Should we address our ducting that feeds through our concrete block?

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Old 09-19-13, 06:15 AM
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Should we address our ducting that feeds through our concrete block?

Hi there, our upstairs bedrooms have very low airflow coming out of the ducts. We have a split level house, and the furnace blower is in the bungalow part of the house. The basement in the bungalow part of the house has a 7' high ceiling. The basement in the two storey party of the house has about a 3 1/2' high ceiling.

The furnace feeds the upstairs bedrooms through ductwork that goes through the concrete block as shown in the attached photo.

I had a guy come yesterday who has specialized in residential / commercial HVAC duct systems for 35 years, to suggest that there is a lot of airflow lost before the air even gets past the concrete block, due to the way the ductwork angles up from the furnace, and then angles down at about a 45 degree angle. He suggested that smoothing this out will significantly improve airflow, in addition to applying mastic on all duct joints. Right now it's quite obvious that the old foil tape, and complete lack of sealant in other ductwork joints, is probably contributing to loss of airflow.

At this point I need to validate the theory that the ductwork coming out of the furnace, and then angling down, is contributing to a large loss of airflow. What do you all think? I wonder how much airflow is lost, and if it's significant enough to merit the cost of improving it. Also it is something DIY-able? I don't know anything about ductwork and don't want to get in over my head...

Thanks!
 
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Old 09-19-13, 09:32 AM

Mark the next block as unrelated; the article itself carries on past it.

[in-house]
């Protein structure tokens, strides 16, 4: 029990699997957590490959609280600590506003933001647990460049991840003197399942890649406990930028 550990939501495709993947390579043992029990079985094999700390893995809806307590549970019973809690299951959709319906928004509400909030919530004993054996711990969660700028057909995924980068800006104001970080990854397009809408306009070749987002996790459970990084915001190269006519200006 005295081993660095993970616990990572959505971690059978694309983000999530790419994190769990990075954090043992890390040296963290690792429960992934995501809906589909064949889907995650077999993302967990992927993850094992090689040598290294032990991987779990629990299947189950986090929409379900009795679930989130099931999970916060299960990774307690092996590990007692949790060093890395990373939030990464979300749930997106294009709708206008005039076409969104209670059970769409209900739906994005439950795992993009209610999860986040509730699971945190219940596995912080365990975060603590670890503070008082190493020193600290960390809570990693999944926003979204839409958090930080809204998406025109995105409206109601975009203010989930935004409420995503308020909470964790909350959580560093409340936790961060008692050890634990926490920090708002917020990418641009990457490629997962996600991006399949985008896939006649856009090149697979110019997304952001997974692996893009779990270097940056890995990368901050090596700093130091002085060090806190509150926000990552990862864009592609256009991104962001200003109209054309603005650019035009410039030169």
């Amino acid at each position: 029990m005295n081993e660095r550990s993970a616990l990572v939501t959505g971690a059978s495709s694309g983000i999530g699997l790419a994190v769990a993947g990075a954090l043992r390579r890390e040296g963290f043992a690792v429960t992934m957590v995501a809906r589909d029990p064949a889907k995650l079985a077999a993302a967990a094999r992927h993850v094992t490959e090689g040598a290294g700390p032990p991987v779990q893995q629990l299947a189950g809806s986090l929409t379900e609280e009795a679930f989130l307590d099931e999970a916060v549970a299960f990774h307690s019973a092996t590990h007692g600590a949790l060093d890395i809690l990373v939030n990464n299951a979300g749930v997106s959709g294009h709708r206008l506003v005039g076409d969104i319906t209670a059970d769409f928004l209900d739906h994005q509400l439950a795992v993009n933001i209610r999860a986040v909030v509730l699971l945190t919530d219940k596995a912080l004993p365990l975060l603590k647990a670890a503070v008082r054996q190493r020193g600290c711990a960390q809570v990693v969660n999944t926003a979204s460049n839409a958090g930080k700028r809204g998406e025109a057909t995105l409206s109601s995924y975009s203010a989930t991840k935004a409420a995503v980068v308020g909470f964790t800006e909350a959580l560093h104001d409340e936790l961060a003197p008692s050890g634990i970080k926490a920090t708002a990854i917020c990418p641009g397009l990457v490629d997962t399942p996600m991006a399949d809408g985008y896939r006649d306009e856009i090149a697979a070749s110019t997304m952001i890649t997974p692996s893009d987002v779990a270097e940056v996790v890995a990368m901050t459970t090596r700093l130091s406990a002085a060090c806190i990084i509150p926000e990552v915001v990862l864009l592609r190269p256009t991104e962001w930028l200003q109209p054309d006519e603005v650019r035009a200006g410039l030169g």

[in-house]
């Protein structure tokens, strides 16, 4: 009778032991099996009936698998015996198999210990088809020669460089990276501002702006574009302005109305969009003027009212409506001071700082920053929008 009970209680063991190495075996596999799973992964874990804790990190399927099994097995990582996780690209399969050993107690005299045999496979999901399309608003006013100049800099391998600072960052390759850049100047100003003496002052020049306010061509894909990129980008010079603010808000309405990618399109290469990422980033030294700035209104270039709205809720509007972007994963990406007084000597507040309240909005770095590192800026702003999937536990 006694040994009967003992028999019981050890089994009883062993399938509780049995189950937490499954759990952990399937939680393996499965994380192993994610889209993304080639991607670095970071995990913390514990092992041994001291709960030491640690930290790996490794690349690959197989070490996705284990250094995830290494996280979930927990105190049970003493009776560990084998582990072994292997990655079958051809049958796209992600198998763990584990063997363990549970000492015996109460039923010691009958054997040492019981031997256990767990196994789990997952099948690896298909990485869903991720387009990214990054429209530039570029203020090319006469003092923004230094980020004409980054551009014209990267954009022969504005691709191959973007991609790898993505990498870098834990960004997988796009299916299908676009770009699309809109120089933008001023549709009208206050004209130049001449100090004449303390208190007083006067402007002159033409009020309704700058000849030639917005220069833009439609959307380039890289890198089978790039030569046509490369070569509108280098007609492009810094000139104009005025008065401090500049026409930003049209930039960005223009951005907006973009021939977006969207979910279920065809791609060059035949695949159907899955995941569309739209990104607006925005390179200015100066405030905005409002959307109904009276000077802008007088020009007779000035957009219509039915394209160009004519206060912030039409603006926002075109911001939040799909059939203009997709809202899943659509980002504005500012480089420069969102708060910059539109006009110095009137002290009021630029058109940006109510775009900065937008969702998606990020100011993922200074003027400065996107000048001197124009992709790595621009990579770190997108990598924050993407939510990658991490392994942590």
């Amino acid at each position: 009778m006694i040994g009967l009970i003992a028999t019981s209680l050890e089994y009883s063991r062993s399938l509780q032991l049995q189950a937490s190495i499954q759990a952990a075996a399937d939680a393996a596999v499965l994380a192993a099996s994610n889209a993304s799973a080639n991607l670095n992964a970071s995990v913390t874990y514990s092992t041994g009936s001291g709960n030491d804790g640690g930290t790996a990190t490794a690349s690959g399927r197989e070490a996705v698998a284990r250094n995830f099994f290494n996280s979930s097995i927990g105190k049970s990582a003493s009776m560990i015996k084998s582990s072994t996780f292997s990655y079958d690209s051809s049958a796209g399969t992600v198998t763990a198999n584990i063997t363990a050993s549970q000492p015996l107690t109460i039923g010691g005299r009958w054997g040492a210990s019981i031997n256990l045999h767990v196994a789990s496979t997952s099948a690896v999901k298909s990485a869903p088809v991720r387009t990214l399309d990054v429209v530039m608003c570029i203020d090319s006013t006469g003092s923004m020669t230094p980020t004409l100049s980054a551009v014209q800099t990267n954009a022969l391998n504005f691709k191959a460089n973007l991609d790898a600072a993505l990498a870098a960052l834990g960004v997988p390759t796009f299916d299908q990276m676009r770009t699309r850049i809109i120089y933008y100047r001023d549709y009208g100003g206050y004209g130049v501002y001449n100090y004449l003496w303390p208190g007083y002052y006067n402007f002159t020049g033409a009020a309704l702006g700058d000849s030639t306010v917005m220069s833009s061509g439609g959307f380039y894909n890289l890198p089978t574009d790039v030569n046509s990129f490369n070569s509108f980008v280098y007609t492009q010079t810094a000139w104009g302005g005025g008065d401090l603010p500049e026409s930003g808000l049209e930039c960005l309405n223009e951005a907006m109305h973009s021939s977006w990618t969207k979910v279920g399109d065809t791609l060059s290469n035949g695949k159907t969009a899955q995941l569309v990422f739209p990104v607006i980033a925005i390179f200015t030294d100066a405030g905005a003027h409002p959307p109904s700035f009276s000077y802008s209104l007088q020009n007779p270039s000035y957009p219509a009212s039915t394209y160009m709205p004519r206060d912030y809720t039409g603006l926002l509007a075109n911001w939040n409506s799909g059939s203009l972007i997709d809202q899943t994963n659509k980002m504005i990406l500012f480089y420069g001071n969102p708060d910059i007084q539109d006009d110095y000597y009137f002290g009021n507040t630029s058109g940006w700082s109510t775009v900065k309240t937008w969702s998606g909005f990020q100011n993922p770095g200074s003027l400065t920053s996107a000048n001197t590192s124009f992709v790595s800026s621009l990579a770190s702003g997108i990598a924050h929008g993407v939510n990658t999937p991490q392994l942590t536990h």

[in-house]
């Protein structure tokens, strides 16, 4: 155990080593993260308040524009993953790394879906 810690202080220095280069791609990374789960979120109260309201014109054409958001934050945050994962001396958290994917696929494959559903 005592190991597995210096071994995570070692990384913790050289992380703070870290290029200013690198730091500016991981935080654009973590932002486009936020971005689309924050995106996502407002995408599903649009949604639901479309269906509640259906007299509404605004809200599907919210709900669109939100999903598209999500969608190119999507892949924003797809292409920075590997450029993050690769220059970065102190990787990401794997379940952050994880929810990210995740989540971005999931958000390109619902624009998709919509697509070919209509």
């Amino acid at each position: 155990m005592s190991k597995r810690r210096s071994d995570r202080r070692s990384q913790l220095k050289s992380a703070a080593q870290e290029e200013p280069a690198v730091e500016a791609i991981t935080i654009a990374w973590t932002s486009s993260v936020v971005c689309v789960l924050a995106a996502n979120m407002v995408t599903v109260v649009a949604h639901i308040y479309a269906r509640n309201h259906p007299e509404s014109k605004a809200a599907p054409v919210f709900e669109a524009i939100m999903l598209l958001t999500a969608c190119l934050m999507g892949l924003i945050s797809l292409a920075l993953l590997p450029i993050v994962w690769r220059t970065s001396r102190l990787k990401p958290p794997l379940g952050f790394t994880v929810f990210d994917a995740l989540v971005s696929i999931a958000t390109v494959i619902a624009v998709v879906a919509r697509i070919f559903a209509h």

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Dont think taping are making the duct straighter is going to help much. You might pick up 50 cfm at best. ID call another company and get them to do a heat load on the home. this will tell them how much air they need for each room and they can size the duct correctly.
 
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Old 09-19-13, 11:55 AM
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Ok, I called another HVAC contractor who will stop by next week to have a look. Do you think the guy who came in then and just suggested doing this might not really have the best ideas? Since he didn't take any airflow measurements or anything? He is more of a sheet metal guy that some HVAC contractors sub work out to.

Do you think that it's even worth sealing the ducts w/mastic? Many of them are not sealed at all, and where they are, often the foil tape has come apart.

Thanks
 
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Old 09-19-13, 02:39 PM
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Any duct that goes into the crawl space should be sealed. The basement would be considered conditioned space and would not have to be sealed, unless the return filter is up stairs and not in the unit.

Id say with out a true heat load nobody can figure out what to do. My guess is the duct is to small to begin with. What is the size of that duct?
 
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Old 09-19-13, 02:42 PM
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size at its smallest point
 
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Old 09-19-13, 08:52 PM
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The furnace has 2 main runs leaving it. The ductwork to the bungalow area of the house is 12 x 8". The ductwork to the 2 level side of the house, that goes through the concrete block, is 16 x 8" at its smallest.

Our house is a 2,300 sq ft above grade. Basement is about 700sq ft at 7' height, then about another 700sq ft at 3 1/2' height (in the crawlspace area). The furnace is installed in the bungalow of our split level. The bungalow side of the house above grade is about 700 sq ft. The 2 level side of the house is the other 1,600 sq ft above grade.

I'll be sure to properly seal it all, thanks airman.
 
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Old 09-20-13, 09:45 AM
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Also, the ducting that goes upstairs from the crawlspace is via 5" diameter circular ducts
 
 

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